For years, Sony's game division has been one of the major revenue earners at the beleaguered company; in 2011 gaming provided more operating income than any other division. That leg was rudely kicked out from under the company this past quarter; Sony's gaming revenue fell 17% while operating income dropped by 86%.
Yearly sales for the PS2 and PS3
are now projected at 6.8 million units, down from the 7.4M devices the company moved in 2011. The really ugly story, however, is in handhelds. Sony counted all of its PlayStation Vita sales as part of 2012, but only expects to move seven million PSPs and PlayStation Vita's by the end of the year. In FY 2011, Sony sold 6.8 million PSP's.
That means Vita has barely managed to replace the falling volume of PSP sales and provided no net increase to Sony's bottom line. In fact, the product will have cost the company dearly; Vita's hardware is far more expensive than the chips inside the older PSP and its screen is much nicer. Game sales, at least, are expected to match their 2011 levels.
For the year, Sony
expects revenue and income to be down dramatically. That's standard operating procedure for a company launching a new console, but it comes at a tricky time. Microsoft
, after all, can afford to eat the cost of Xbox development, even if its own Windows and Office empire appears to be eroding. For Sony, games and the PS3 were a strong and necessary pillar to staunching the blood flowing out of its TV business.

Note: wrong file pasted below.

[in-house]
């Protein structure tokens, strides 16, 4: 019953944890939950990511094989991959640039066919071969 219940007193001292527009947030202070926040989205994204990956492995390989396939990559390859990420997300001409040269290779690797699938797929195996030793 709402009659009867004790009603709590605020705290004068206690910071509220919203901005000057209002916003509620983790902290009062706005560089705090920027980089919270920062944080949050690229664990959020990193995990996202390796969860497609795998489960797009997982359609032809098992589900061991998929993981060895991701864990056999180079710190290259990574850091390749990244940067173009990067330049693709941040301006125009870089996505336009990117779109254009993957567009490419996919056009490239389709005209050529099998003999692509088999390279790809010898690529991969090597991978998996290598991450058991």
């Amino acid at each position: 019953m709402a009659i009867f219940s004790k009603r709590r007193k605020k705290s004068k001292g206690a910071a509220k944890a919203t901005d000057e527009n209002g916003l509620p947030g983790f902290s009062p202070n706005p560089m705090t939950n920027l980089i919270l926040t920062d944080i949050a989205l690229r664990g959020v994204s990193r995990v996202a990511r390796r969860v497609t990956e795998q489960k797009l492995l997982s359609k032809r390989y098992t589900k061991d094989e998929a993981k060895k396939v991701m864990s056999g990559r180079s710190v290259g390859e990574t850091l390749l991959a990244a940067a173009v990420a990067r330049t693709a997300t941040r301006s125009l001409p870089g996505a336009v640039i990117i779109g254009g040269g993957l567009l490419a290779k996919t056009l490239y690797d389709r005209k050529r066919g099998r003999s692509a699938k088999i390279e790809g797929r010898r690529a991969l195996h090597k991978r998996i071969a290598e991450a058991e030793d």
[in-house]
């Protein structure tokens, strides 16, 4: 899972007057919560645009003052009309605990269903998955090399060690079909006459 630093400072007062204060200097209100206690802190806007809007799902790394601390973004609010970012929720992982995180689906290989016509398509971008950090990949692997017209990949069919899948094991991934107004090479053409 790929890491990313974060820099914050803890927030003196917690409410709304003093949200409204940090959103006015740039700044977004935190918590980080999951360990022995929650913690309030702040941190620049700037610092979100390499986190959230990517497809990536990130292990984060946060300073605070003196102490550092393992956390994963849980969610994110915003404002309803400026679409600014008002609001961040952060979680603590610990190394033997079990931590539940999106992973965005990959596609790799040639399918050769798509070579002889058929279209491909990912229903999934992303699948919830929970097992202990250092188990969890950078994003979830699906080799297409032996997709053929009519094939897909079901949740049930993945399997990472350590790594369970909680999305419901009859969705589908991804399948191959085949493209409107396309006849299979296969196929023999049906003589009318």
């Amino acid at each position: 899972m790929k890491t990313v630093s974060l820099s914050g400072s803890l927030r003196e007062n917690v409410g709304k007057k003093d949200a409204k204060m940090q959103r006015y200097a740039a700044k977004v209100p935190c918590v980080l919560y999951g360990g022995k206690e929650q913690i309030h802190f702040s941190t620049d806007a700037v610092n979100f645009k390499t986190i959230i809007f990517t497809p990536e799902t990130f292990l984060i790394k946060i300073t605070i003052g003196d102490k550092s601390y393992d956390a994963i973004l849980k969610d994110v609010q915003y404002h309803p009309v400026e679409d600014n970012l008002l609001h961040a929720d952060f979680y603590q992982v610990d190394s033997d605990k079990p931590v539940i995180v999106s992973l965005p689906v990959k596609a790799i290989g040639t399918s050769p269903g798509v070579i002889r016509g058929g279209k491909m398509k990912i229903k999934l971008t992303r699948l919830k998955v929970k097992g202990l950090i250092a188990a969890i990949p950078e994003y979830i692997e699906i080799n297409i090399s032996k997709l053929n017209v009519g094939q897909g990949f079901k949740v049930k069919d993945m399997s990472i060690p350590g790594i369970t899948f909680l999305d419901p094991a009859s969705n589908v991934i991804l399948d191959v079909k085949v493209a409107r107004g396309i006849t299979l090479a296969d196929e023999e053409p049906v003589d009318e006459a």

The PS4's unveiling is less than two weeks away, and Sony has an opportunity here to establish itself as a next-generation leader -- if it can avoid jamming both legs in its own mouth and swallowing frantically. When the PS3 was unveiled the company came off as incredibly out-of-touch, arrogantly predicting that "the next generation doesn't start until we say it does." Executives defended the unit's price as justified, claiming they wanted to inspire workers to work overtime just to afford one.
Then there've been the network hacks and the decision to throw supercomputing
and scientists under a bus when it looked like piracy might threaten the platform.
I've avoided writing anything to the tune of "And if Microsoft locks out used games, Sony could win gamers by allowing them." For 20 years, Sony has pursued a policy of locking content down on specific hardware, even when doing so destroyed any chance of creating a standard around its products. The chances that it <em>wouldn't</em> jump at the opportunity to prevent used sales is negligible, despite the negative impact it might have on sales.
Still, money is on the PS4 being top dog in hardware power this time around. With the Xbox 360 and PS3, the two consoles essentially split the difference -- the Xbox 360 had a more flexible, programmable GPU and was easier to program; Cell could offer huge performance in certain circumstances, but lacked some of Xenos' GPU features.
If the PS4 is based on x86 hardware as is expected, it could turn AAA titles around much more quickly than was possible in 2006, and could drive adoption up at a much faster rate. With Vita tanking, Sony needs a major win in this space -- and the PS4 is its best bet for delivering one.